Become Like a Consuming Fire

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The First Benedictine Oblates

In the Benedictine tradition, January 15th is the feast of the young disciples of Our Father Saint Benedict, Maur and Placid. Who are Maur and Placid and how do we know them? Saint Gregory the Great introduces them in his Life of Saint Benedict. He explains that after the holy Benedict had established his twelve monasteries at Subiaco, noble Christians came from Rome, presenting their sons to be raised and educated among the monks. These boys, offered by their parents to God, were the first "Oblates." Among them were Maur, an adolescent, the son of Euthicus, and Placid -- practically a toddler -- son of the patrician Tertullus. Maur quickly became Abbot Benedict's helper whereas Saint Gregory specifies that Placid was in "early childhood."

A Little Hand Wrapped in the Corporal

Picture for a moment the rite of their Oblation. It is intimately tied into the Holy Sacrifice of the Mass. We know exactly what was done from Chapter 59 of the Rule.

If it happens that a nobleman offers his son to God as a monk, and the child is still of tender age, the parents should make out the petition. . . . They should wrap this petition and the boy's hand together with the Mass offering in the altar cloth (the corporal) and offer him in that way" (RB 59:1).

I see Maur, a serious lad, conscious of what is happening when his hand is wrapped together with the offerings of bread and wine in the altar cloth. And I see, little Placid; his father probably had to lift him up in his arms to reach the altar. The poor little fellow must have been in awe of the solemn fuss being made of him.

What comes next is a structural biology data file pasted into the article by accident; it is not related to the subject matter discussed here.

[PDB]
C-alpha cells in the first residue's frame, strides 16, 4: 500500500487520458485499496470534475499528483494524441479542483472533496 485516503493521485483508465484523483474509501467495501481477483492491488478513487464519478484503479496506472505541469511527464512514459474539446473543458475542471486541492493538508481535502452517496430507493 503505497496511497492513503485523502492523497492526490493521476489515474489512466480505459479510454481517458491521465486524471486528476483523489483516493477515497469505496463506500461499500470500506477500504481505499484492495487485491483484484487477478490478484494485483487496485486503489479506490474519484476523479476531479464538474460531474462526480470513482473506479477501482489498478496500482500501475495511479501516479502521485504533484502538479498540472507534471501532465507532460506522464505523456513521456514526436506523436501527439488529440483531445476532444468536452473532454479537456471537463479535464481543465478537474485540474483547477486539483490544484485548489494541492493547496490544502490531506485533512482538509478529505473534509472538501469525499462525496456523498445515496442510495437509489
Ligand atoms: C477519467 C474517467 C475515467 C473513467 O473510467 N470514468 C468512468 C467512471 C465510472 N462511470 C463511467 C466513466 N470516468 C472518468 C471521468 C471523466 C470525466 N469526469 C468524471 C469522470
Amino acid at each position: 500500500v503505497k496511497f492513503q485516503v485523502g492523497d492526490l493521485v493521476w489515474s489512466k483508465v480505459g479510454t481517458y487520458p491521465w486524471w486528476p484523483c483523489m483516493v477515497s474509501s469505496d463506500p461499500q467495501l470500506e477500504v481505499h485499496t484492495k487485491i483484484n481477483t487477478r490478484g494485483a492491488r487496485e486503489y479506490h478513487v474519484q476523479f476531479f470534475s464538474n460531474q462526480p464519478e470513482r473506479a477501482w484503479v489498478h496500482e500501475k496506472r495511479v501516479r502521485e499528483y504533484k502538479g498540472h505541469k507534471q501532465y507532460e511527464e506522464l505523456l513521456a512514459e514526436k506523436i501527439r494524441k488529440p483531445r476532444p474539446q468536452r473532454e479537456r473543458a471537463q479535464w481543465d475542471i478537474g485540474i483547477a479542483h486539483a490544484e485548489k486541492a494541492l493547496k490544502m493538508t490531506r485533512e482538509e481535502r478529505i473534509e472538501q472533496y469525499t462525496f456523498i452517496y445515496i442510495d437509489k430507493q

A Eucharistic Vocation

The vocation of the Benedictine Oblate is essentially Eucharistic. The very word "oblate" is used to refer to the bread and wine placed upon the altar, the oblata, as well as to those who are ritually identified with the offering, the Oblates themselves. The Benedictine Oblate lives from the altar, and returns to the altar. Like the bread and wine destined to become the Body and Blood of Christ, the Oblate is offered at the altar and then given from the altar to live out his mystical identification with Christ, the hostia perpetua, by a life of conversion and obedience.

When Saint Benedict Prayed By Night

Saint Benedict obviously recognized the potential in Placid and Maur. Saint Gregory tells us that he chose the boy Placid to accompany him in a long nocturnal prayer on the mountain. "Accompanied by the little Placid," he says, "Benedict climbed the mountain. Once at the summit, he prayed for a long time." The solitary prayer of Saint Benedict imitates that of Jesus. "Jesus, rising early before dawn, went off to a deserted place where he prayed" (Mk 1:35). It is worth pondering how Placid's experience of seeing Saint Benedict pray by night must have marked him for life. Little boys are sensitive to such things.

Placid Rescued From the Water